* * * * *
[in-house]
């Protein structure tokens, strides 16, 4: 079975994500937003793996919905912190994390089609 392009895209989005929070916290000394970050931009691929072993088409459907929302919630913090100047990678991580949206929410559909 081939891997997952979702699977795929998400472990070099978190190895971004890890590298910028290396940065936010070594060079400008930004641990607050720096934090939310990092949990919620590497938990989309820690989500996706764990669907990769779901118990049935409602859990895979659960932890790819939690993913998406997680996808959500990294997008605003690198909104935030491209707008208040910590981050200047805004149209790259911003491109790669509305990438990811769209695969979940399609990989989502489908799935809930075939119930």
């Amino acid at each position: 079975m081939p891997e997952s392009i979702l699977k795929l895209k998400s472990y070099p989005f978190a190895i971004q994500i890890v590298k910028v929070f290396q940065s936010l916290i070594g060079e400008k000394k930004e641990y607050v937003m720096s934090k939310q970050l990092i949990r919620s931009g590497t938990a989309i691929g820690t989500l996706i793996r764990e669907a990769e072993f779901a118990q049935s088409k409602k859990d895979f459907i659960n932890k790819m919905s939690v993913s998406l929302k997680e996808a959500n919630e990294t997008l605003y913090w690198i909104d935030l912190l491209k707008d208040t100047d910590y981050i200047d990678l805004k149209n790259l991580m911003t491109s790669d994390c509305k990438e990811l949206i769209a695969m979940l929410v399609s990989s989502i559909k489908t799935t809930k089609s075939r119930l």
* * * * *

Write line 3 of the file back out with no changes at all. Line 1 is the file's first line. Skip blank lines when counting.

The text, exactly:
């Amino acid at each position: 079975m081939p891997e997952s392009i979702l699977k795929l895209k998400s472990y070099p989005f978190a190895i971004q994500i890890v590298k910028v929070f290396q940065s936010l916290i070594g060079e400008k000394k930004e641990y607050v937003m720096s934090k939310q970050l990092i949990r919620s931009g590497t938990a989309i691929g820690t989500l996706i793996r764990e669907a990769e072993f779901a118990q049935s088409k409602k859990d895979f459907i659960n932890k790819m919905s939690v993913s998406l929302k997680e996808a959500n919630e990294t997008l605003y913090w690198i909104d935030l912190l491209k707008d208040t100047d910590y981050i200047d990678l805004k149209n790259l991580m911003t491109s790669d994390c509305k990438e990811l949206i769209a695969m979940l929410v399609s990989s989502i559909k489908t799935t809930k089609s075939r119930l």